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“Because of me!”
“Because they’re monsters,” said Hans. “Because they’ve been kidnapping people for hundreds … maybe thousands of years. Are you going to blame yourself for all those deaths, too?”
Serilda sighed. “You don’t understand.”
“No,youdon’t understand.” Hans’s voice grew louder. “We love you, Serilda. We don’t want you to be trapped here, and we hate seeing you as his … hiswife.” He grimaced. “If you ever have a chance to leave here, you have to take it, with or without us. If not just for yourself, then”—he gestured at her stomach—“for the baby.”
Serilda swallowed.
They all understood now that her unborn child was growing inside her physical body, but that Serilda’s belly would not swell until she was mortal again. She wanted to argue with them, to insist that she couldn’t possibly abandon—
Gerdrut launched herself at Serilda. She buried her face into Serilda’s stomach and wrapped her arms around her and said in her muffled voice, “Please, Serilda. It would be better for us if you were free. If we didn’t have to worry about you all the time.”
Her mouth ran dry as she squeezed Gerdrut against her. Never had it230occurred to Serilda that they might worry for her as much as she worried for them.
Finally, she dragged in a long breath.
“All right,” she whispered. “If I find my body, I will try to break the curse and get away.”
Serilda didn’t have much hope of ever seeing her physical form again. Not until it was time to give birth, she supposed, and by then it would be too late for her to break the curse, save her child, and disappear. Gravenstone was a labyrinth, full of dark halls and winding stairwells. Wherever her body had been hidden now, she was sure it was somewhere secure and protected. Somewhere she was not meant to go.
On the third day, the children were summoned to help with washing and hanging all of the castle’s drapes and table linens, leaving Serilda to explore the castle on her own.
The Erlking had mentioned a library over their evening bread. He said it was filled with ancient tomes collected long ago, and it was this that Serilda sought to find. Her lord husband had given vague directions—the south wing, past the lunar rotunda, turn before you reach the solarium—but Serilda was hopelessly lost. She had found neither rotunda nor solarium, just a never-ending chain of parlors, sitting rooms, and galleries filled with more disembodied heads than a chicken farm.
Serilda was making suspicious eyes at an astoundingly impressive stag with great silver antlers when she heard a distant giggling.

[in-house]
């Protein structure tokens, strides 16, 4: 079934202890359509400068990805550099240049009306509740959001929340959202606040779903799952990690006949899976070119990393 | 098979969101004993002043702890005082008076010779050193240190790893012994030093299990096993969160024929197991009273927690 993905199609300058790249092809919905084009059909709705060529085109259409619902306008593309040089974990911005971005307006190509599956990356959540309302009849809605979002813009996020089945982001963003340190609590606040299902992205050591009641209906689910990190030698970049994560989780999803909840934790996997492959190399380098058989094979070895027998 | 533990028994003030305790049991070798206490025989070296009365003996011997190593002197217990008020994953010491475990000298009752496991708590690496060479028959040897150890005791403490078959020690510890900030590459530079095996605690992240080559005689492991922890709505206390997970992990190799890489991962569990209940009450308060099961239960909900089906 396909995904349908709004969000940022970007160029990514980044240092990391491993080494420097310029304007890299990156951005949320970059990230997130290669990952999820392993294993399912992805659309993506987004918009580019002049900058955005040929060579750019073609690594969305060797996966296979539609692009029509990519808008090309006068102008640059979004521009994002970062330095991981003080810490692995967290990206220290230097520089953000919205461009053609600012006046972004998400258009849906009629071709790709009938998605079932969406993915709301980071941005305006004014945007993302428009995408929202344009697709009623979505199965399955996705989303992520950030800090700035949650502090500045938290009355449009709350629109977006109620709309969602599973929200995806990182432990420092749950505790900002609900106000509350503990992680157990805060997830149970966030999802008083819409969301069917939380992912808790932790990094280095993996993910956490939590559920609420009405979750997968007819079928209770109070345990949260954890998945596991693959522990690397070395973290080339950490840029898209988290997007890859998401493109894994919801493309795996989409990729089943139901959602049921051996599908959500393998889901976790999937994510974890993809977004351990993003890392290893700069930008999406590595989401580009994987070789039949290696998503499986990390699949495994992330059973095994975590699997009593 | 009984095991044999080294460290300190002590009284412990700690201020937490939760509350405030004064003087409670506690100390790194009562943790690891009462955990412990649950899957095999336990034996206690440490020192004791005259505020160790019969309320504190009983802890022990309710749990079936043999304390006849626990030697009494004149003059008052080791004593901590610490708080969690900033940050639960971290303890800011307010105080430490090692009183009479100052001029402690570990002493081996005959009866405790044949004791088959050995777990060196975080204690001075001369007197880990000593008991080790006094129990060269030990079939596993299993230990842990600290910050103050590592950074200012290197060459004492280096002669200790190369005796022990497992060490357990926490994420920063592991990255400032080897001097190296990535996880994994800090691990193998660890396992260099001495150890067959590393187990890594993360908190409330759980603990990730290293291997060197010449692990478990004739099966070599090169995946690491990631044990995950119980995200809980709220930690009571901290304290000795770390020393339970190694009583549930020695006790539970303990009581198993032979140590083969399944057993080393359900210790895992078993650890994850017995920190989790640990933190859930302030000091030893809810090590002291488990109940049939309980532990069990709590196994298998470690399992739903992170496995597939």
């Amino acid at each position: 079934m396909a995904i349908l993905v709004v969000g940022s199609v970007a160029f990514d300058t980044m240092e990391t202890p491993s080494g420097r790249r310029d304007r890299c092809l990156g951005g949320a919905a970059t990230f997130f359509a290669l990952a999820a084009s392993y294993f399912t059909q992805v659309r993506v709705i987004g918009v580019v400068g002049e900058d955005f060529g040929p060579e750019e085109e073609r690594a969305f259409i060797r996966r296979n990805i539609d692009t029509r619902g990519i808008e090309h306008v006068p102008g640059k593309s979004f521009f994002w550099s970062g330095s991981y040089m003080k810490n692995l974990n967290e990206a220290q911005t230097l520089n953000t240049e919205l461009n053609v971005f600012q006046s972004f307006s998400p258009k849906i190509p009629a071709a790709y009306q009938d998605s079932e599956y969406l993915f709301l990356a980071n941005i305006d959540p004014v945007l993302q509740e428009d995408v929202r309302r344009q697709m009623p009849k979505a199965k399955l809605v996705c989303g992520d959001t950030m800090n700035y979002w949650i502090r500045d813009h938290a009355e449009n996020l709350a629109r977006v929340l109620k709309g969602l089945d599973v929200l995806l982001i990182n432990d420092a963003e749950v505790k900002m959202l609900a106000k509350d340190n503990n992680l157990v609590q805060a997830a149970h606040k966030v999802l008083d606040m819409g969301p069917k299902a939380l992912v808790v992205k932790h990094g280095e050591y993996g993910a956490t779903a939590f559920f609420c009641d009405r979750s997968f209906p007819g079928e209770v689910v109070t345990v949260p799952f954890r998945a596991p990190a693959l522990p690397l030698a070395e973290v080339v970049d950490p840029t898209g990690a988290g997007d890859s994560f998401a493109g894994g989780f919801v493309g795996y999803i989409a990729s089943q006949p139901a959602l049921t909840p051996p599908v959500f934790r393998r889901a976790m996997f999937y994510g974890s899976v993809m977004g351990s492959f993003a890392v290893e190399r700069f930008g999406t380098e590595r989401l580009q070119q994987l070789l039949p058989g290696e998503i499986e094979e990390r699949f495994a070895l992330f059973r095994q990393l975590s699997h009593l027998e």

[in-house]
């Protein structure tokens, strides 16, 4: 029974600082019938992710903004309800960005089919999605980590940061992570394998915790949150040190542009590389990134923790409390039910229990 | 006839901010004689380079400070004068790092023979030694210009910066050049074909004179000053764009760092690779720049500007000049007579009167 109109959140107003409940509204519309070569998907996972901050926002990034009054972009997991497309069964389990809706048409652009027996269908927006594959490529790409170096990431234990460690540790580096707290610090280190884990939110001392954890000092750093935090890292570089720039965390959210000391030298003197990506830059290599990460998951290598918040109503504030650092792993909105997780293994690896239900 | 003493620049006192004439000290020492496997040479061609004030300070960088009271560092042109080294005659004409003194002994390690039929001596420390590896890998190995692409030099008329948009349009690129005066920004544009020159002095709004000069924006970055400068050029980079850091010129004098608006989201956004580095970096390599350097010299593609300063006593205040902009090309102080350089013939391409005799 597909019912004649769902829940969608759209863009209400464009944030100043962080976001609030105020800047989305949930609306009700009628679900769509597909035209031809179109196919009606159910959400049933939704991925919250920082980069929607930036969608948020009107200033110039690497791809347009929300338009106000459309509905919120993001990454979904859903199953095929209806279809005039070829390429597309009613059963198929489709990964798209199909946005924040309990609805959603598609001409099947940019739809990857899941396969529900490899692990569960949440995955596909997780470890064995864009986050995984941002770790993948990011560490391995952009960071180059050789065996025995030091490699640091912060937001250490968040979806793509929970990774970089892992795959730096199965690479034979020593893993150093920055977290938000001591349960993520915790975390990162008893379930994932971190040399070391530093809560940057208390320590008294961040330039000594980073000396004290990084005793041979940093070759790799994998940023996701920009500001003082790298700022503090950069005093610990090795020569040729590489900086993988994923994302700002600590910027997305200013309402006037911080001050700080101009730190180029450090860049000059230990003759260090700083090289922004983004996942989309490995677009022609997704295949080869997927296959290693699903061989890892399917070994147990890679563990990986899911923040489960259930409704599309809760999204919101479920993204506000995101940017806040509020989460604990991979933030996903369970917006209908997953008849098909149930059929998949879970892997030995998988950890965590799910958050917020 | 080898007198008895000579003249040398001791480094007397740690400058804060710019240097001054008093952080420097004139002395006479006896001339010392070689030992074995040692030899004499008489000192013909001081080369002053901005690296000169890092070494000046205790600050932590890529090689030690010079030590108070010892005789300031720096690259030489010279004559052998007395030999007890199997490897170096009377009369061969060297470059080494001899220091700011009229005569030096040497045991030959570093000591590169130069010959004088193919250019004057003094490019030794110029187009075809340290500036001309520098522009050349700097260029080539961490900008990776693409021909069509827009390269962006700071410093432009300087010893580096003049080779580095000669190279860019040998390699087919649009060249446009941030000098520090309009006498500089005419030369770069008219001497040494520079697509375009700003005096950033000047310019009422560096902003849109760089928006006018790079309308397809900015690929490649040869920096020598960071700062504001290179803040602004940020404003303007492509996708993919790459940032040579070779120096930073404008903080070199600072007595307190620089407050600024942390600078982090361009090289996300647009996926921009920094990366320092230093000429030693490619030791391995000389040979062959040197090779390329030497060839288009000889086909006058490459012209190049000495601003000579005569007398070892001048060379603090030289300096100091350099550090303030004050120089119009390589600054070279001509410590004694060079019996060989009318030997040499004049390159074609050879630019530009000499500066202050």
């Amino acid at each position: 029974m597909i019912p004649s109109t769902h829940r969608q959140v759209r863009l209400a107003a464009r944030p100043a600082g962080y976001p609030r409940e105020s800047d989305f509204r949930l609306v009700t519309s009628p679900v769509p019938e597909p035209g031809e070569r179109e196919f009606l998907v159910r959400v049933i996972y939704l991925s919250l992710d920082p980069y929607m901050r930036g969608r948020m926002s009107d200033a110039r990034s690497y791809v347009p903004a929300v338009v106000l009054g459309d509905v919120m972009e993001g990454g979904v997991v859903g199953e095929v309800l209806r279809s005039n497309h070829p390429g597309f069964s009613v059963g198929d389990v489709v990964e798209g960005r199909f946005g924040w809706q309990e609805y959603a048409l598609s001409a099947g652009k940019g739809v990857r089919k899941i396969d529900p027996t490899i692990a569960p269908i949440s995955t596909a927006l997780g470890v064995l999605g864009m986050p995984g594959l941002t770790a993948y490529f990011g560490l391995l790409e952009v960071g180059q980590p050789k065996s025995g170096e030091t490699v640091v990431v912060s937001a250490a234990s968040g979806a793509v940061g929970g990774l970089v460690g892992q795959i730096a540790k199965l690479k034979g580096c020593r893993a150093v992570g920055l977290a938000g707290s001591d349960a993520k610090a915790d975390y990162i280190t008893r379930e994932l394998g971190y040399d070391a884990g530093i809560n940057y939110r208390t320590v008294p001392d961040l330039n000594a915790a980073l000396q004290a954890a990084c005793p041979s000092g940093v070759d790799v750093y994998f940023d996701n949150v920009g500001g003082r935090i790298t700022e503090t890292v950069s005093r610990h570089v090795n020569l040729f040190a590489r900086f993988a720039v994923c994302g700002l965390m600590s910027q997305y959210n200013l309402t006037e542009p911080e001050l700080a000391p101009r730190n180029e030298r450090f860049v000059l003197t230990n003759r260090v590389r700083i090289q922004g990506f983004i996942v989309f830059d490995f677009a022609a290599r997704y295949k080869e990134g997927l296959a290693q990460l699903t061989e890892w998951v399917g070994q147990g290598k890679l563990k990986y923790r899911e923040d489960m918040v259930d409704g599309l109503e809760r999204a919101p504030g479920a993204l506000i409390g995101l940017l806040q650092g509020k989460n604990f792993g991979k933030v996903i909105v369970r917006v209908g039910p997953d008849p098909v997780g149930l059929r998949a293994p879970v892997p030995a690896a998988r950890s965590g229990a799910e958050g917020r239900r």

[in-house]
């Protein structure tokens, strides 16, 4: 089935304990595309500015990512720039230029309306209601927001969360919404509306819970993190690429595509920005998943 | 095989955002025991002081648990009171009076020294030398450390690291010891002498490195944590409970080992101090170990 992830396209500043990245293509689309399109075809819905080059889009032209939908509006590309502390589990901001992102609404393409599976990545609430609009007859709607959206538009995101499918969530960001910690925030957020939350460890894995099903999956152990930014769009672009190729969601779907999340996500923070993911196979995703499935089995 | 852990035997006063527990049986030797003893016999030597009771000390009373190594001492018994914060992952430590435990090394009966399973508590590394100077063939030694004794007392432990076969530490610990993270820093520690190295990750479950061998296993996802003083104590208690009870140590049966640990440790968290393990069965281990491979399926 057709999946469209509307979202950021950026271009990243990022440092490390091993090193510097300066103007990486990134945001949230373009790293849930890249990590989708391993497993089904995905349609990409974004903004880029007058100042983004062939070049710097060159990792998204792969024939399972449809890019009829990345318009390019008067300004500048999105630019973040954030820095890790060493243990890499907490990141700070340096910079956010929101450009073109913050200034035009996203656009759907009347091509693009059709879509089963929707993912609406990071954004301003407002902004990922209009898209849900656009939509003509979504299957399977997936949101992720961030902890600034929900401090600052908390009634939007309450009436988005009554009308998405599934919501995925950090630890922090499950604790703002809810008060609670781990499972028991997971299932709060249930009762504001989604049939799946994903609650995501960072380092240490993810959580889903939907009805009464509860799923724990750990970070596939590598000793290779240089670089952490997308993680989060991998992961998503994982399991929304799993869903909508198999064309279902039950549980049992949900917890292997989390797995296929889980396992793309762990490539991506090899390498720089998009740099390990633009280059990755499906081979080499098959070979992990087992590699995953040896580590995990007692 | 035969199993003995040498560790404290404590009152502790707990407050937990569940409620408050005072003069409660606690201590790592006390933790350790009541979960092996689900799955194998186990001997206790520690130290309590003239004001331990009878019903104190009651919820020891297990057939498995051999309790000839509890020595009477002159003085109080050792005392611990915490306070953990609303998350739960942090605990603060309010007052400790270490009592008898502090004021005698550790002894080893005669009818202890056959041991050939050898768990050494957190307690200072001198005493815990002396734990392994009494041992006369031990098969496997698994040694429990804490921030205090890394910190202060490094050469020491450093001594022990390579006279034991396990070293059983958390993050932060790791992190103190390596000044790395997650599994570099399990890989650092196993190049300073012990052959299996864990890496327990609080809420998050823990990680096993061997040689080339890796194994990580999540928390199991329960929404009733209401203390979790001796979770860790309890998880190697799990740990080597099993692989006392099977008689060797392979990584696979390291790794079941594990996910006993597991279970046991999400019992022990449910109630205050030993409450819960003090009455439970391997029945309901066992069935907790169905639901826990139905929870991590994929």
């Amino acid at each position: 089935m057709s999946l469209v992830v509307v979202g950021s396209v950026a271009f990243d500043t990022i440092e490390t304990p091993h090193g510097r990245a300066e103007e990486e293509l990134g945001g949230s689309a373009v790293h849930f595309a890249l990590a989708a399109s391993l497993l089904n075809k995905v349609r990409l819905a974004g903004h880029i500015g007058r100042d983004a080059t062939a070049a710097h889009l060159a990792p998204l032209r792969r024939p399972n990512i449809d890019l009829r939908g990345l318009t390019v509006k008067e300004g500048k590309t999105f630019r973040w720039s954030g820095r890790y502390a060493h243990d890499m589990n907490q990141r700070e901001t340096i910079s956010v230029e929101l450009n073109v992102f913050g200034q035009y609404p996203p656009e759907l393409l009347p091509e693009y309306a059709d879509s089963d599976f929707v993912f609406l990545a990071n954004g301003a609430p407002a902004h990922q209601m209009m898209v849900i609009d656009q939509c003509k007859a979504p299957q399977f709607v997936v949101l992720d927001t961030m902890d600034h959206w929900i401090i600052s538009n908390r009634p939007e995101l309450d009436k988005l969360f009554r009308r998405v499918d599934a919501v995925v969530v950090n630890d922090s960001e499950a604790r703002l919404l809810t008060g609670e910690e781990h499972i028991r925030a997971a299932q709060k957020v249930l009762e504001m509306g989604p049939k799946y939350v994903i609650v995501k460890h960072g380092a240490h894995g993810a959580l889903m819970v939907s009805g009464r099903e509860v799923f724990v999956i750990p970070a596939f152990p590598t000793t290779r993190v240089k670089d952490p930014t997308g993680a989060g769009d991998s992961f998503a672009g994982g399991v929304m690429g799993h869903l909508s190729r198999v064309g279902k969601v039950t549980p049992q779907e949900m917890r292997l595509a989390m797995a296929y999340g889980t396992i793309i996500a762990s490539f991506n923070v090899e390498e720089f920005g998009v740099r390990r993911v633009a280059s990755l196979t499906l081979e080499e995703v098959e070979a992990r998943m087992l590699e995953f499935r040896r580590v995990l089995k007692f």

She spun around, straining to listen.
The sound came again.
“Gerdrut?” she called, stepping into a dim study. She saw no one, only paintings of gloomy, stormy oceans on the walls. “Anna? Is that you?”
Another giggle, farther away.231
Serilda hesitated. Itdidsound like a child, but was it one ofherchildren?
She passed through to the far side of the room and entered a long corridor. To the left, a rumor of sunlight filtered into the hall. She squinted into the unexpected brightness and drifted toward it, stepping out into an enormous circular room with a domed ceiling.
Her breath snagged. The walls were painted deep sapphire blue and scattered with constellations of shimmering stars. Though the ceiling was mostly glass, the panels between the panes had been illustrated with the moon phases, along with the annual moons around the edges, from the Snow Moon at the start of the year to the final Dark Moon at its end. What, this year, would be called the Endless Moon, as the Dark Moon crossed with the winter solstice.
Serilda stared, amazed. This must be the lunar rotunda the Erlking had mentioned.
It wasn’t just the moon phases, but an entire calendar depicted on these walls. As she craned her neck to peer up at the glass ceiling, she wondered how the moon passing overhead would fall across these shimmering walls. How the stars would swim in and out of view as the nights passed by.
But while the rotunda ceiling was glorious, the room itself was in disarray, the floor littered with detritus and signs of labor. Hand-drawn carts half-filled with rock and debris. Chisels and axes scattered about the tiles.
And once again, she heard a strange noise. Not giggling.
More like … whispering.
A distant sound.
Like a group of children hidden behind a curtain and unable to keep quiet.
Serilda swiveled around.
The door was set back into a shadowed alcove, easy to miss. Not a door at all, she saw, moving closer, but the opening of a cave. Blackness spilled forth from that hole. The walls around it were rough-hewn rock and dirt and thick, tangled roots.